Scanlon, B.R., Mukerhjee, A., Gates, J., Reedy, R., Sinha, A.K., 2010. Groundwater recharge in natural dune systems and agricultural ecosystems in the Thar Desert region, Rajasthan, India. Hydrogeology Journal 18, 959–972.

Stone, A. E. C., Edmunds, W. M. (2016) Unsaturated zone hydrostratigraphies: A novel archive of past climates in dryland continental regions. Earth-Science Reviews 157, 121-144.

How to cite: Stone, A., Zeng, Y., and van der Ploeg, M.: Reconstructing rainfall in sandy drylands of southern Africa: exploring the potential of the chloride mass balance hydrostratigraphy approach in Kalahari sand dunes. , EGU General Assembly 2022, Vienna, Austria, 23–27 May 2022, EGU22-3093, https://doi.org/10.5194/egusphere-egu22-3093, 2022.

Lucy Mokaya et al.

High-resolution analysis of late Quaternary aeolianites on the southeastern Mediterranean coast of Israel

Mokaya, B.L.1,2, Roskin, J.2,3, Koren, A.4, Filin, S. 4, Bookman, R1.,

  • Charney School of Marine Sciences, Department of Marine Geosciences, University of Haifa, Israel
  • Geomorphology and Portable Luminescence Laboratory, the Leon Recanati Institute for Maritime Studies (RIMS), University of Haifa, Israel
  • Department of Geography and Environment, Bar-Ilan University, Israel
  • Mapping and Geo-Information Engineering, Technion - Israel Institute of Technology, Israel


Aeolianites ridges are petrified sand dunes deposited at low to mid-latitude coasts. The location, structure and lithification properties of aeolianite ridges is generally understood to reflect changes in sea level, strong wind power, fetch parameters, and sediment availability. The Israeli coast has a chain of both submerged and inland aeolianites ridges running parallel to the southeastern Mediterranean coastline. The aeolianites consist of discontinuous accumulations of fine-and cross-bedded Nilotic sands, differentially lithified by carbonate. Red, sandy palaeosoils divide the aeolianite units and represent periods of reduced wind power and stabilization. Previous studies present low-resolution dating and finds are poorly correlated with climatic and environmental events related to deposition or lithification.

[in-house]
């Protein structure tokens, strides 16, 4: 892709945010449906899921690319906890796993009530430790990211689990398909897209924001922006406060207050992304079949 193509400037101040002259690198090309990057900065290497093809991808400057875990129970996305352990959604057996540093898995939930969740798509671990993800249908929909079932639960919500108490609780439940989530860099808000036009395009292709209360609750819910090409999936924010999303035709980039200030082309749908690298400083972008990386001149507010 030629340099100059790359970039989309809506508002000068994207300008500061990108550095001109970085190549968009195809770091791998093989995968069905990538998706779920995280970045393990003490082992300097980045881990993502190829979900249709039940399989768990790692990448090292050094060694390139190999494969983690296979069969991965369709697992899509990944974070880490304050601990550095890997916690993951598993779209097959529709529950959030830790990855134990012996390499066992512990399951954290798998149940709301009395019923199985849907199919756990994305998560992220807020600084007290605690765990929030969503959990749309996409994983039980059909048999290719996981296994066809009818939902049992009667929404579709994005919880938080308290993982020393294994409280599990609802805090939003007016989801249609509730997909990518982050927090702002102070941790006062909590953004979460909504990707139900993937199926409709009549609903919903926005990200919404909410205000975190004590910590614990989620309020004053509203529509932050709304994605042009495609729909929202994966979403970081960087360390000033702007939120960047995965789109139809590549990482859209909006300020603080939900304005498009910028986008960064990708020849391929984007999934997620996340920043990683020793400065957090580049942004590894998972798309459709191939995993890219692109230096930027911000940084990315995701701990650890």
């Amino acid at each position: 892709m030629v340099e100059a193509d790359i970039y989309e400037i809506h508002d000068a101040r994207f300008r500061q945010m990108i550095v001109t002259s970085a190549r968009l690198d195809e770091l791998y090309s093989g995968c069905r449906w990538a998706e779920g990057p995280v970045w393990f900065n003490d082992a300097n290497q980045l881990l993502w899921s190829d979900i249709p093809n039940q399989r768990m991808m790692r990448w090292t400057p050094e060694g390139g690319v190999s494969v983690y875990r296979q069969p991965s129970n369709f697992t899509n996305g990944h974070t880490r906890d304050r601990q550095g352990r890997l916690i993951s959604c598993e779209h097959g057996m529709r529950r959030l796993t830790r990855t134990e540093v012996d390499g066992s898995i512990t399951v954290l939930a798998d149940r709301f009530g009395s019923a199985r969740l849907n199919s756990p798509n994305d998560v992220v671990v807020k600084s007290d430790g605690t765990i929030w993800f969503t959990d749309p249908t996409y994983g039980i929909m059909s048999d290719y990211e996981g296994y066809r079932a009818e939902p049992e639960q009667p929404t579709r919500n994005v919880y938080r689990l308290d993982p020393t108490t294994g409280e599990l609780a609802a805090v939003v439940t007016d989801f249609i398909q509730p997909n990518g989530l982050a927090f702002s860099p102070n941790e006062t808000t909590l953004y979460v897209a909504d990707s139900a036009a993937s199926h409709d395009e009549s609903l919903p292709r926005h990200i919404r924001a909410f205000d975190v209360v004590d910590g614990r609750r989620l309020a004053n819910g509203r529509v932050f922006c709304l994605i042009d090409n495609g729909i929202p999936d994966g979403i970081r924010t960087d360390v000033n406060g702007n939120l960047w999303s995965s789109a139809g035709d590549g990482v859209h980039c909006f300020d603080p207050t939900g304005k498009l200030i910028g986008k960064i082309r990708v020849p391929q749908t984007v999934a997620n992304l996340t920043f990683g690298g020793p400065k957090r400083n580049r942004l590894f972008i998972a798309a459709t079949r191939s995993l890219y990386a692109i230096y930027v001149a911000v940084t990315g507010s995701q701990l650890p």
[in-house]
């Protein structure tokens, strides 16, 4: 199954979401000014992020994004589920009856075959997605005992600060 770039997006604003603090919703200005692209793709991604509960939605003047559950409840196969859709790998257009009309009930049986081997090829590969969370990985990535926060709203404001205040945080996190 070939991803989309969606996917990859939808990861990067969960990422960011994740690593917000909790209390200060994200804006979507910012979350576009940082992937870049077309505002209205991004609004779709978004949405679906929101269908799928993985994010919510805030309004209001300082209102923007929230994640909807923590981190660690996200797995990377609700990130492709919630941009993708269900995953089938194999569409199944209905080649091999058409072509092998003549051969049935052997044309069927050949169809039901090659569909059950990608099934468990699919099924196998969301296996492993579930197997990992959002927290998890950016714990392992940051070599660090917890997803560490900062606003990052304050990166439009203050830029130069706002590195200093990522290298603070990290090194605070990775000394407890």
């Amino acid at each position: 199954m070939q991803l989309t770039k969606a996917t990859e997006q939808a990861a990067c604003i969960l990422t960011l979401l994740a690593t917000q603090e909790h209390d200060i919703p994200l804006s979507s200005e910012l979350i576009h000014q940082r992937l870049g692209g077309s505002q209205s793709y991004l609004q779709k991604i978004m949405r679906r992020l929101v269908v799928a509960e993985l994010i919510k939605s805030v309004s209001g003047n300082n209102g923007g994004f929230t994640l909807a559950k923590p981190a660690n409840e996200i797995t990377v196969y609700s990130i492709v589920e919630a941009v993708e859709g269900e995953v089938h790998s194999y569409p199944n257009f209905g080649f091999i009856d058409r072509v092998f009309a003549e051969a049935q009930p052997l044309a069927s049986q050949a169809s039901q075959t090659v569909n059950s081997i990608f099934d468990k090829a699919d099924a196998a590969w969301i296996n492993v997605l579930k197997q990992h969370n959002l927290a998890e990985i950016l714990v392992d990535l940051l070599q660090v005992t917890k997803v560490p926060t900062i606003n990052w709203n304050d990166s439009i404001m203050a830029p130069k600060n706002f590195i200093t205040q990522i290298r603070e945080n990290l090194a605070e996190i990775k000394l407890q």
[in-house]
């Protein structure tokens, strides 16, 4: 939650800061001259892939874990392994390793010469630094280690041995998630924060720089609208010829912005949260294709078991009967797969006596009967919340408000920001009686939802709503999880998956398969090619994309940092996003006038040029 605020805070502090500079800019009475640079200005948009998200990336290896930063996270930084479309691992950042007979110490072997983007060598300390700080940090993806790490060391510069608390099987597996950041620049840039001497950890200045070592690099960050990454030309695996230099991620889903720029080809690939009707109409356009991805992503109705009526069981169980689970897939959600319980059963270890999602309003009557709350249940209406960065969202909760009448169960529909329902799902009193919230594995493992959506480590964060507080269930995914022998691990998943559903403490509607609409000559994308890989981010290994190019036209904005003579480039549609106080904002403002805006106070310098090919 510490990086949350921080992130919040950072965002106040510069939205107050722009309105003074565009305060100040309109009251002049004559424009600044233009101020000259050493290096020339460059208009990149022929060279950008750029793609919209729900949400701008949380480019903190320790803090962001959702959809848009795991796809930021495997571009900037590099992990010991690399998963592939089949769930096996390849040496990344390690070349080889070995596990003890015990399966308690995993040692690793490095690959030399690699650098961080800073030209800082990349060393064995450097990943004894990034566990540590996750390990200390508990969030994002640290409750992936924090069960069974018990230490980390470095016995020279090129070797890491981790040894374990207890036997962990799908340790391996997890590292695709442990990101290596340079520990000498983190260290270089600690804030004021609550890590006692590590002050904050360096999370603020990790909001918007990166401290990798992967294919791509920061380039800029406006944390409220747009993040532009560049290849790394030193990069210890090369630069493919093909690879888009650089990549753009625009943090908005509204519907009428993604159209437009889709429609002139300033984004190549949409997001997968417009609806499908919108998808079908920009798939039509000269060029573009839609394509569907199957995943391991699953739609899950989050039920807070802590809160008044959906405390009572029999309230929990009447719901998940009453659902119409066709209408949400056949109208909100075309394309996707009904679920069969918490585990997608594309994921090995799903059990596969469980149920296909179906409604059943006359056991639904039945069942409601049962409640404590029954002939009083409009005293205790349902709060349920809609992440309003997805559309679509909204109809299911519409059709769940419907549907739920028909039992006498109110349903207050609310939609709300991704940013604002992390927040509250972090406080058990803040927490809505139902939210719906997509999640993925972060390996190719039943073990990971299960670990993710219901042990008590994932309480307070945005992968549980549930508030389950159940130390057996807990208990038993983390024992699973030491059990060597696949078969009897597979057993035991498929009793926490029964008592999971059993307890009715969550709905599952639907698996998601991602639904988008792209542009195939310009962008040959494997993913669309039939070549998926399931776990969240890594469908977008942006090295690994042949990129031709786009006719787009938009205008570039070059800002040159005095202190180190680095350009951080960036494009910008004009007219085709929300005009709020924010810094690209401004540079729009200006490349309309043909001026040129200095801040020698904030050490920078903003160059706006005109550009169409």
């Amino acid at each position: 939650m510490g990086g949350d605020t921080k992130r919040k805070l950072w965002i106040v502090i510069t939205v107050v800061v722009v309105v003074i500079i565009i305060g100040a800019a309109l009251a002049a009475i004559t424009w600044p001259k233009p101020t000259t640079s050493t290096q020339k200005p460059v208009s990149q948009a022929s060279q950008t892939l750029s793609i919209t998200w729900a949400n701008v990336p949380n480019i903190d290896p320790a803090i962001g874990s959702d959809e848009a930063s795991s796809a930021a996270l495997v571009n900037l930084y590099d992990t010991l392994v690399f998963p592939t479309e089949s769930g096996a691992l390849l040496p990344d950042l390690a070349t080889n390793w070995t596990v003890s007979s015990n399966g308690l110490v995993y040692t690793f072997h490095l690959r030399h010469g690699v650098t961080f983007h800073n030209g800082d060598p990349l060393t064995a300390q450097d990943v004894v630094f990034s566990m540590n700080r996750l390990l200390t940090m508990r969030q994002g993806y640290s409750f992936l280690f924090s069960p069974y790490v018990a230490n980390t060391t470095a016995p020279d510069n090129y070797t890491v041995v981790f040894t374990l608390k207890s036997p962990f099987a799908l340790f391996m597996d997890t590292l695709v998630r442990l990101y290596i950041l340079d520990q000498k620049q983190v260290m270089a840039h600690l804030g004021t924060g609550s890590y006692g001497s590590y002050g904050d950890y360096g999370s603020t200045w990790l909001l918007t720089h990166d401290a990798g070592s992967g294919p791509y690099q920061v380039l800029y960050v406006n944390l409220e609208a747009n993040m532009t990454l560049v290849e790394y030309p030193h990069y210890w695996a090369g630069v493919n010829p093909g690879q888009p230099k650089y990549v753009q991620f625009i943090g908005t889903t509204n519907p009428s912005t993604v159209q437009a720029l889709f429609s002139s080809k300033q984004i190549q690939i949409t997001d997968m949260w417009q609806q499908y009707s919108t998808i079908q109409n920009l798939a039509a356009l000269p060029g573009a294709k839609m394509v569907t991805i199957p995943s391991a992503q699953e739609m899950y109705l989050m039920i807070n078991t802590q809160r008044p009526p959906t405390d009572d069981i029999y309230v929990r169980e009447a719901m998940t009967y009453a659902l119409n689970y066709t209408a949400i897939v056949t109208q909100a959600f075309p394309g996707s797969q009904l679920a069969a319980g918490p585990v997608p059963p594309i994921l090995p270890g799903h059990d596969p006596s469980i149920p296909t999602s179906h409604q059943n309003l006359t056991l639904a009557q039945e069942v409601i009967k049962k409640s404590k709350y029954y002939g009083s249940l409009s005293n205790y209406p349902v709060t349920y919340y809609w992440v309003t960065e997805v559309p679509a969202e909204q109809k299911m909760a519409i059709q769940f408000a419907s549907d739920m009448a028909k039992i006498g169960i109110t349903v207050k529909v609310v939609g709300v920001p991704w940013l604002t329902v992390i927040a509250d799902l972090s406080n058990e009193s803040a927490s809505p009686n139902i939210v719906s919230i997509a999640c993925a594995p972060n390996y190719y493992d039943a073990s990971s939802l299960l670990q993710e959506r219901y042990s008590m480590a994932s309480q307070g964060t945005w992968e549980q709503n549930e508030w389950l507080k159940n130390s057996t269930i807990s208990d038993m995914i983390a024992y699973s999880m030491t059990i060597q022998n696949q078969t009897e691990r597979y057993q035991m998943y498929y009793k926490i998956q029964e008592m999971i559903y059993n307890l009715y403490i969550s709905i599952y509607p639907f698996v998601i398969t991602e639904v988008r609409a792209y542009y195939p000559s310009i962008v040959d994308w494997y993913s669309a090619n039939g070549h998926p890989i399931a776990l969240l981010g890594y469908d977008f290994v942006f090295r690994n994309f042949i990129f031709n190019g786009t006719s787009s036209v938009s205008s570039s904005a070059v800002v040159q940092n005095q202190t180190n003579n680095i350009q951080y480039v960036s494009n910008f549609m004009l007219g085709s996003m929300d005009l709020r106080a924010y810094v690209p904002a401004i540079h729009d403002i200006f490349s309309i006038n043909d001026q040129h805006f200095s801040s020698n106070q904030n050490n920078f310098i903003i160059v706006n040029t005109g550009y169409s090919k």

This study describes the vertical and lateral evolution of an elongated aeolianite ridge, at first a sand dune that accumulated and lithified along the palaeo Israeli Mediterranean coast during the last glacial period. The main objective is to explore the dune development at single-bed to sand package stages in time and their relation to local environmental conditions and regional climatic trends and possible changes.

The methodology included high-resolution LiDAR scanned enriched by RGB image data of exposed sections, detailed Portable OSL analysis accompanied with OSL dating, and sedimentological characterization. Sedimentological analysis shows that aeolian accumulation occurred as discrete laminae that built-up cross-bedded sediment packages. Beds continuously alternate between loose sand to cemented ones. The loose laminae consist almost entirely of quartz grains, while the lithified laminae are dominated by calcium carbonate cement. Since cementation is parallel to the aeolian accumulation, it is proposed that this incipient lithification may represent a surficial process that occurred while the dune was still active and accumulating. It may represent microbiotic crusts activated by moisture conditions. These can serve as biomarkers for wind power and wetness duration.